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Hamilton College Biology
 

Ashleigh B. Smythe
Scholar-in-Residence
Hamilton College

198 College Hill Rd.
Clinton, NY 13323

Office: Science Center 2033
Office phone:  315-859-4997
Email: asmythe@hamilton.edu

Research Interests

My research focuses on the evolution and ecology of invertebrate animals.  While my primary research interest is in the evolution and diversity of free-living nematodes, students in my lab also conduct research on other invertebrates, especially parasites.

<em>Cheironchus</em> sp. has a large, spiral ampid, a chemosensory structures foud in all nematodes.<br />Photo: W. Duane Hope
The head region of <em>Neotylocephalus</em> sp., sporting a circular amphid and flaps of cuticle.<br />Photo: A.B. Smythe and W.D.Hope, 2006
En face view of the bacterial feeding soil nematode <em>Acrobeloides uberrinus</em> (strain JB-27) <br />Photo: Ashleigh B. Smythe
The trematode <em>Echinostoma</em> sp. from the intestine of the muskrat.<br />Photo: Calvin Johnson
Members of the Epsilonematidae have a characteristic epsilon shape to their bodies.<br />Photo: Ashleigh B. Smythe
<em>Cyclicolaimus</em> sp. has a comb of teeth in its mouth and large sensilla (setae).<br />Photo: W. Duane Hope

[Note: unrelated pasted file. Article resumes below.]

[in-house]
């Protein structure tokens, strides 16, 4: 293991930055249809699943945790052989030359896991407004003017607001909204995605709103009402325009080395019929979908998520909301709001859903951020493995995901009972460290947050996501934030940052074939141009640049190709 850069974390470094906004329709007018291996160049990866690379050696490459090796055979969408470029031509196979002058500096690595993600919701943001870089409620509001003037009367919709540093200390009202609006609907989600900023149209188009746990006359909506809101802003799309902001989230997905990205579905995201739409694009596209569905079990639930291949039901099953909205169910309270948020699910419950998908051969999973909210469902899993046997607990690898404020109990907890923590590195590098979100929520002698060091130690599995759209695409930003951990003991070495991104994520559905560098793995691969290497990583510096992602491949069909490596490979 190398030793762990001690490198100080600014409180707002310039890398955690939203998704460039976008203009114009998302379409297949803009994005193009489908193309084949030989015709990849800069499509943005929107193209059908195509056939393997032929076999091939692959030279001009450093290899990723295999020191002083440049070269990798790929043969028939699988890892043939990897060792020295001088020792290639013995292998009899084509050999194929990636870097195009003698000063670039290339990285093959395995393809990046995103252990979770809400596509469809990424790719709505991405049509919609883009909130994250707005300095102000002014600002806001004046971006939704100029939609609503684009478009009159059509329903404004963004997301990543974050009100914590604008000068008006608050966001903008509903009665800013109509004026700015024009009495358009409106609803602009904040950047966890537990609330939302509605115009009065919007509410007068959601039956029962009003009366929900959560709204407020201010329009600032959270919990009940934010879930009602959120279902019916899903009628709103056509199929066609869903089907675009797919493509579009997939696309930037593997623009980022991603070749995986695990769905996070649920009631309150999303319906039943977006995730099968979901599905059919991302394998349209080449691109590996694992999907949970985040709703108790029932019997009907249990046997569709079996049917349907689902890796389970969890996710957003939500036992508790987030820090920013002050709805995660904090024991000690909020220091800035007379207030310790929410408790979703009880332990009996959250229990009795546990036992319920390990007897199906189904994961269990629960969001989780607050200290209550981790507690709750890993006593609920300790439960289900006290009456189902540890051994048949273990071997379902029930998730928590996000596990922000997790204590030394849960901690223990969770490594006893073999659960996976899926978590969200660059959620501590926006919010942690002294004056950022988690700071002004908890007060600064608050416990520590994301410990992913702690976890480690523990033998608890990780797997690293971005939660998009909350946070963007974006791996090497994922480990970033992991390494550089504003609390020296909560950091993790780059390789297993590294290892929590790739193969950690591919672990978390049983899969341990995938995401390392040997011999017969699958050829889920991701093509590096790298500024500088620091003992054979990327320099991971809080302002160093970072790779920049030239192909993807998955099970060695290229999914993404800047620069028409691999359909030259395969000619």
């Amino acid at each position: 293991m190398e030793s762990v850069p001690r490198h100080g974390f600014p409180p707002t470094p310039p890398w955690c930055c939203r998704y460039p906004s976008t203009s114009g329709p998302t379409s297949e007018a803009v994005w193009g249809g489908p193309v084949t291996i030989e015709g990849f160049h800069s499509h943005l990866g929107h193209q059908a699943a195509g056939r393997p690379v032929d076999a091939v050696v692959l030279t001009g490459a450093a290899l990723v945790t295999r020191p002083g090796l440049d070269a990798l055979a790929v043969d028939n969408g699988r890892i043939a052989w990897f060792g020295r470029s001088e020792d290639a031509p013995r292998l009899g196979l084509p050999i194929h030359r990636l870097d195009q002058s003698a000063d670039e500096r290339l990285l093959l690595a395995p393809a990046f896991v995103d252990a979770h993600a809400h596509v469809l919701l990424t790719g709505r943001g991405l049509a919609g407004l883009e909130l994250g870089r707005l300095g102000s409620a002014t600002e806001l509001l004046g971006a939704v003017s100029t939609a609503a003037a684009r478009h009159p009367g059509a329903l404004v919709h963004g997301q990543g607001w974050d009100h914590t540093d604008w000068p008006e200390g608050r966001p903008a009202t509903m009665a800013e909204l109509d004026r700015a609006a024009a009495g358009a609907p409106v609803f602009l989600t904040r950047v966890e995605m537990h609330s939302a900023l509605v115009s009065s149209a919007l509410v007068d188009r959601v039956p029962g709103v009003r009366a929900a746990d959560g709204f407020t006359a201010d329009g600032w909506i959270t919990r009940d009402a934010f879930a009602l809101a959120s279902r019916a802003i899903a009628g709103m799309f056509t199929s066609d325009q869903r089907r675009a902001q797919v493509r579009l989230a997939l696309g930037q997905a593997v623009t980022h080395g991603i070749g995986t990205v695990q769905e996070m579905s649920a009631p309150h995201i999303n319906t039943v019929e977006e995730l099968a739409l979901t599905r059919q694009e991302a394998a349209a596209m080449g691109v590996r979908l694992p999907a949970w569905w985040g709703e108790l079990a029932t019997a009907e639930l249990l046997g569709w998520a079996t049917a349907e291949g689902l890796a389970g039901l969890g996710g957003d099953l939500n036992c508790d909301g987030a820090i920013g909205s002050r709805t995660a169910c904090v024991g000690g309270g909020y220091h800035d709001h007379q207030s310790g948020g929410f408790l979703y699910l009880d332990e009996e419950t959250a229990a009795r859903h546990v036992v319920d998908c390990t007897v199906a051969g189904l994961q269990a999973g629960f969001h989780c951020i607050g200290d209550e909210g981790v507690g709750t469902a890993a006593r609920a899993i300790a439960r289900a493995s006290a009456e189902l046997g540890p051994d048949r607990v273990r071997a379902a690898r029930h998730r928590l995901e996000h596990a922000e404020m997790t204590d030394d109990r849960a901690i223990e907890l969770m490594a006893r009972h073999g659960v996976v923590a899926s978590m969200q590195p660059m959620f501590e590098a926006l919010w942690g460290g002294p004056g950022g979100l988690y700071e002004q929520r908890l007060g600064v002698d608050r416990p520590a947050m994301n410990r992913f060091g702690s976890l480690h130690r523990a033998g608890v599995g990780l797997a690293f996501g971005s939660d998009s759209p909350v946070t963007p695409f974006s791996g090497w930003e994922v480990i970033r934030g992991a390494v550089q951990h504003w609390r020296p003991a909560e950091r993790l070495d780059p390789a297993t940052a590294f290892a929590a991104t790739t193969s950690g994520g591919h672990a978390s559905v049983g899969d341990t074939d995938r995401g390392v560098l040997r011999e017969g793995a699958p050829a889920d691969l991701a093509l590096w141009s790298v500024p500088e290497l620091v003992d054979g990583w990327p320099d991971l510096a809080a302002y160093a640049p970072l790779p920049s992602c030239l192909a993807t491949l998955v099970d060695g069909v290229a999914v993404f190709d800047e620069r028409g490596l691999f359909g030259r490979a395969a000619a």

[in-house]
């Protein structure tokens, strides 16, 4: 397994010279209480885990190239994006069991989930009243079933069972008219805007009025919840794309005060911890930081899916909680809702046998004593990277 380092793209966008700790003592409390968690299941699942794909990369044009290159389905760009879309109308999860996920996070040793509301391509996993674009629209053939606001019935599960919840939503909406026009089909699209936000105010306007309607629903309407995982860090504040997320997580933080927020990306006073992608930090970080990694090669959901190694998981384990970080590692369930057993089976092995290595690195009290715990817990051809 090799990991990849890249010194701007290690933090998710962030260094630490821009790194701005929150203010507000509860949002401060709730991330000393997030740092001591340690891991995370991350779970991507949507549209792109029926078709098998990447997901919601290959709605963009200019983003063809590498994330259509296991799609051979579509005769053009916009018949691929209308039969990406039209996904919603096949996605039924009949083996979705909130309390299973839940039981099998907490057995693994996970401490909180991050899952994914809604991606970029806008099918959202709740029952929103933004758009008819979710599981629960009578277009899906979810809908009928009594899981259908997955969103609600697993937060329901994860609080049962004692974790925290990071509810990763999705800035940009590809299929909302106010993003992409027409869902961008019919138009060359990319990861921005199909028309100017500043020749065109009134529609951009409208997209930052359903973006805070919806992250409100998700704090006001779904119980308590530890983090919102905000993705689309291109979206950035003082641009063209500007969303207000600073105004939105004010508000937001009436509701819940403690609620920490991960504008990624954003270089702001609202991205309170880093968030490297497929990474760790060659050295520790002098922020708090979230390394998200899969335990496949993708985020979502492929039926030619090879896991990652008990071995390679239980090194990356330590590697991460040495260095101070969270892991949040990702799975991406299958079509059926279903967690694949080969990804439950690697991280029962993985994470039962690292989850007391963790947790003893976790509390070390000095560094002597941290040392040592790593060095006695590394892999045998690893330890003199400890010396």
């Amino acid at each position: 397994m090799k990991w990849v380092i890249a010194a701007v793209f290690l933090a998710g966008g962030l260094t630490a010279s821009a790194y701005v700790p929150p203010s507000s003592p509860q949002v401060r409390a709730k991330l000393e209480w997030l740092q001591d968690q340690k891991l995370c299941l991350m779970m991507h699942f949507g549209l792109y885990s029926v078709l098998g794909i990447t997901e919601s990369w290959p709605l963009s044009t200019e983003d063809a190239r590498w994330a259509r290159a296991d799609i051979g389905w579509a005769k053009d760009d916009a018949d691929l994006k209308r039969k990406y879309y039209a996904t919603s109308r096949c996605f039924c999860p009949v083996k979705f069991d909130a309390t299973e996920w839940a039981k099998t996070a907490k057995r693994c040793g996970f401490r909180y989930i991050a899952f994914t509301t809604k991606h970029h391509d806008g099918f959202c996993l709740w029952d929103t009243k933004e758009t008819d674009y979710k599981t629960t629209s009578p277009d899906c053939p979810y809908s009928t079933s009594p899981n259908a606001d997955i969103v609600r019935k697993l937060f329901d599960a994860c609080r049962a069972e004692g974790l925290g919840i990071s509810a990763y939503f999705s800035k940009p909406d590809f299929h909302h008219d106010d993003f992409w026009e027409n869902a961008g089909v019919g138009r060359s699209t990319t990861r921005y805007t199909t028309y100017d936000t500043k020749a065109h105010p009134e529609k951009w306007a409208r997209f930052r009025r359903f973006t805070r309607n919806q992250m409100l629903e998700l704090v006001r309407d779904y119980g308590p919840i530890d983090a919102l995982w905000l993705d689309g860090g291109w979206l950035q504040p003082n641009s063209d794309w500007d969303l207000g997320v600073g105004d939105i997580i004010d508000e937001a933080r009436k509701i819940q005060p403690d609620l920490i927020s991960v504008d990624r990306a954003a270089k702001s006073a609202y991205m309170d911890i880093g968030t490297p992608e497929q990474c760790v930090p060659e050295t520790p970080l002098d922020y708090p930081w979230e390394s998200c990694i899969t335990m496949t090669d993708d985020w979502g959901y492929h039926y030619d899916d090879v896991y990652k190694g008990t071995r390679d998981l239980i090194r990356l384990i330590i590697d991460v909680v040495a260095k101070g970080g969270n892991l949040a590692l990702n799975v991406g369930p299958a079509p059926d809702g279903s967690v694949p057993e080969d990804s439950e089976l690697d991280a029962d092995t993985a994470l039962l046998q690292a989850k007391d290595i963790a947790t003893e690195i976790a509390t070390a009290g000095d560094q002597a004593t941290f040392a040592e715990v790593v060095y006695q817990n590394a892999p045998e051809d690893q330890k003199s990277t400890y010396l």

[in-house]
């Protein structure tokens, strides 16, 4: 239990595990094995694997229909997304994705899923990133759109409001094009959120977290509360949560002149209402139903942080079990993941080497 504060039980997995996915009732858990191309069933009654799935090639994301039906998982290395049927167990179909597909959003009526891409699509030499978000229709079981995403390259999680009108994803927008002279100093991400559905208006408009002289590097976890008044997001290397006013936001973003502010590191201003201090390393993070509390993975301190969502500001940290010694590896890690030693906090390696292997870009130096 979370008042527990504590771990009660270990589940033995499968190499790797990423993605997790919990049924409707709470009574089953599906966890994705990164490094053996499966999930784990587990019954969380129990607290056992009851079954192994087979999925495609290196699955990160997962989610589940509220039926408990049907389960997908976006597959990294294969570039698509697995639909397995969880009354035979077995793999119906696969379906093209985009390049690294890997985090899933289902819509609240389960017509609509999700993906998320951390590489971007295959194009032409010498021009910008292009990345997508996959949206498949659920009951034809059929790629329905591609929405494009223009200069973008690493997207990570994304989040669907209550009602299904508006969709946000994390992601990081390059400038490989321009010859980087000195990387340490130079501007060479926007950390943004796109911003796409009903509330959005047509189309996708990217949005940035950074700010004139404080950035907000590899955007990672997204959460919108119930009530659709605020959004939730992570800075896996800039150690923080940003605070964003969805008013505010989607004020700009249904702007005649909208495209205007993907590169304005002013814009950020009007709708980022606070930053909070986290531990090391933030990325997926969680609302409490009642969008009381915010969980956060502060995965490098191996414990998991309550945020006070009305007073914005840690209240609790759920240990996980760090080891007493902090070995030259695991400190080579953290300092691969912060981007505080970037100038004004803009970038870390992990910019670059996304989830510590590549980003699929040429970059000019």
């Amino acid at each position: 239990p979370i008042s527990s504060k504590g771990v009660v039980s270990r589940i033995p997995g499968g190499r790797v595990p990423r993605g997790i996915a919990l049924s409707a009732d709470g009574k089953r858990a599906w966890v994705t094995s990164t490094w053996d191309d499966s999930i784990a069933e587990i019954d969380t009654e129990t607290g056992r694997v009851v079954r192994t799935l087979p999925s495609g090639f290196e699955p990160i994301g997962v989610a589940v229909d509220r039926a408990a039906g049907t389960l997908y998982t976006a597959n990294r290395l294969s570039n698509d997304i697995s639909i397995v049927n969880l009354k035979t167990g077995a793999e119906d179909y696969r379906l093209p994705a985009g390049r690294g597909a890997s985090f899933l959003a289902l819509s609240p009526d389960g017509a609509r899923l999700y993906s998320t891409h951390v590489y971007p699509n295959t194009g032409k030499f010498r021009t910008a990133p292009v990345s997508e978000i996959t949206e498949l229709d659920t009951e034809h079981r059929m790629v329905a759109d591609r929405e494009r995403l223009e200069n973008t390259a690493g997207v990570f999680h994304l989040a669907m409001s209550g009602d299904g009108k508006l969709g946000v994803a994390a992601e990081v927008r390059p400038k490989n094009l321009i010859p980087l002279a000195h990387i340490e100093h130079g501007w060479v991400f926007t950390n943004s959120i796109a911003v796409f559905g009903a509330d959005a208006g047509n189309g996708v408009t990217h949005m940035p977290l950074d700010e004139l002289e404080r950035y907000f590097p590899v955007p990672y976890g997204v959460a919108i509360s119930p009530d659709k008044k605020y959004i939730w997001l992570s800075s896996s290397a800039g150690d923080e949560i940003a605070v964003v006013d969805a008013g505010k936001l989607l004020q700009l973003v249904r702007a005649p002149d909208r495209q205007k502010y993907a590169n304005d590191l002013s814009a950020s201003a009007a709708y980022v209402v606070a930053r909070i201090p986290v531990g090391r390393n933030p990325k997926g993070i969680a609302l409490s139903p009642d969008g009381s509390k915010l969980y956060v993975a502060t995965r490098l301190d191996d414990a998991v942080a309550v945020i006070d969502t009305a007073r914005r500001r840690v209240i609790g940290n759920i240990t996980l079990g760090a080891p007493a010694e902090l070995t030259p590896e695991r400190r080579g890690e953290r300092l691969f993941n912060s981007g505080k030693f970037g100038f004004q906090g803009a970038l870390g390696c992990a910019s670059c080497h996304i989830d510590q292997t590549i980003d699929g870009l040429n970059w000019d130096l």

The esophageal reagion of a species of <em>Cephalobus</em> sp., a bacterial-feeding soil nematode.<br />Photo: Ashleigh B. Smythe
<em>Ceramonema</em> sp. are so named for the ceramic tile-like appearance of their cuticle.<br />Photo: W. Duane Hope
The trematode <em>Quinqueserialis quinqueserialis</em> from the intestine of the muskrat.<br />Photo: Calvin Johnson
A juvenile of the marine nematode <em>Mesacanthoides</em> sp.<br />Photo: Ashleigh B. Smythe
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Free-living marine nematodes

Marine sediments support by far the greatest diversity of nematode species, and I aim to understand their diversity, evoluton, and taxonomy.

Parasite ecology and evolution

My students and I study a variety of parasitic worms.  We have examined the diversity and distribution of leeches infecting turtles, the community of parasites in muskrats, and the effect of the mouse nematode Heligmosomoides bakeri on a model of type I diabetes.